Southern African Hypertension Society

What is "healthy" blood pressure?

Blood pressure is recorded as two numbers: systolic (upper number) and diastolic (lower number). Diastolic blood pressure is when the pressure is at its lowest, while the heart is resting between beats. Hypertension is traditionally defined as systolic and/or diastolic blood pressure more than or equal to 140/90 mm Hg. In most cases, the higher the blood pressure, the stronger the likelihood of serious consequences for the heart, brain or kidneys. There may be some exceptions depending of your state of health. Ask your healthcare professional about your blood pressure.

What is Hypertension?

Hypertension occurs when the body’s blood vessels are persistently put under increased pressure. We encourage you to have your blood pressure checked: it's the only way to know if you are affected by hypertension.

How can I be affected by Hypertension?

People may develop hypertension because it runs in their family or due to lifestyle habits, such as harmful use of alcohol, physical inactivity, overweight, high salt intake, or stress.

What are the consequences of Hypertension?

Hypertension is the leading cause of mortality . It’s also the main risk factor for cardiovascular disease and stroke. By detecting hypertension early, you can help minimize its complications.

What is the percentage of people affected in the world?

Hypertension affects over 40% of adults aged 25 or older worldwide.

Why we don’t hear much about this disease if it affects so many people and is so important?

Hypertension is a silent, invisible disease that rarely causes symptoms. That's why it is important for everyone to have their blood pressure checked . Many people with hypertension may not even know they have it. Up to as many as half of people with high blood pressure may be undiagnosed. That means that they could suffer the consequences of hypertension – and even death – without ever having been diagnosed. Talk to your doctor to find out more about the disease.

Can I check my blood pressure myself?

A blood pressure test is simple, non-invasive and takes only a few minutes. However, tests are usually done by a healthcare professional, who uses an electronic device that is strapped to the upper arm. The cuff or band squeezes the arm for several seconds, cutting off the blood flow, and then releases. It is important that some simple rules are followed when checking for hypertension: sitting calmly, feet flat on floor, not having eaten in the past hour, etc.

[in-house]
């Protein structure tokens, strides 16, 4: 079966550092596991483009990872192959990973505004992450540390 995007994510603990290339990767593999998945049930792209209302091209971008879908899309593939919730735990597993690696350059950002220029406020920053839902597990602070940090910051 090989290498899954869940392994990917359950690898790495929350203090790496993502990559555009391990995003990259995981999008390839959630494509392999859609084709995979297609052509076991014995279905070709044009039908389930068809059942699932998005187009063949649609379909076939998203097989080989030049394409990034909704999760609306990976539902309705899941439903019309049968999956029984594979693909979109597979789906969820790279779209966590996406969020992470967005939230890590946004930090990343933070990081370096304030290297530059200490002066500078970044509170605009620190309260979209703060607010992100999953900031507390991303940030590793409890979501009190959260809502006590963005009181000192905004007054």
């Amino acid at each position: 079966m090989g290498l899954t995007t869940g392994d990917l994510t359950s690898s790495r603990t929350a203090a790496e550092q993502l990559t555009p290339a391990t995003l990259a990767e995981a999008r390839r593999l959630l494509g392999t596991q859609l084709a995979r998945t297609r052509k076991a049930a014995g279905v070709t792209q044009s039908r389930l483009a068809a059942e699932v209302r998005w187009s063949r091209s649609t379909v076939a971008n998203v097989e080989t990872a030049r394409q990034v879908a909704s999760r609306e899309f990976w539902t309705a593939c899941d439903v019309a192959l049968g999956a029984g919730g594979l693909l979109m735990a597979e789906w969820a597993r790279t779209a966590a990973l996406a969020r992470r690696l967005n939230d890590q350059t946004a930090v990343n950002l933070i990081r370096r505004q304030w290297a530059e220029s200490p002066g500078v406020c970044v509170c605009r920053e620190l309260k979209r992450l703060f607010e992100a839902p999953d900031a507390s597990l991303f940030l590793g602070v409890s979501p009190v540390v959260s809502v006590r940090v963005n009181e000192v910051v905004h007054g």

The healthcare professional is best qualified for making the reading meaningful.

How often should I get my blood pressure checked?

Ideally, you should have your blood pressure checked every year. If hypertension is detected early, it is possible to minimize the risk of heart attack, heart failure, stroke and kidney failure. For more information about hypertension, ask your healthcare professional.

Many patients don’t follow their treatment for Hypertension. Is this because the treatment is complicated or restrictive?

Treatment should be individualized for each person. It is important to talk to a healthcare professional about hypertension to try to control blood pressure and restore it to healthy levels. Very effective medications exist that can help control blood pressure and prevent complications. Lack of adherence to medications can be a cause of 1 out of 10 cardiovascular events, so it is important that patients take their medication correctly and are closely monitored by their healthcare professionals. When medication is taken correctly, it can offer proven levels of cardiovascular protection.


  1. Poulter N et al. Lancet. 2015;386(9995):801-812.
  2. World Health Organisation. A global brief on hypertension Silent killer, public health crisis. WHO 2013
  3. Chow CK, et al. Prevalence, awareness, treatment, and control of hypertension in rural and urban communities in high-, middle-, and low-income countries. JAMA 2013;310:959-68.
  4. World Health Organisation. A global brief on hypertension Silent killer, public health crisis. WHO 2013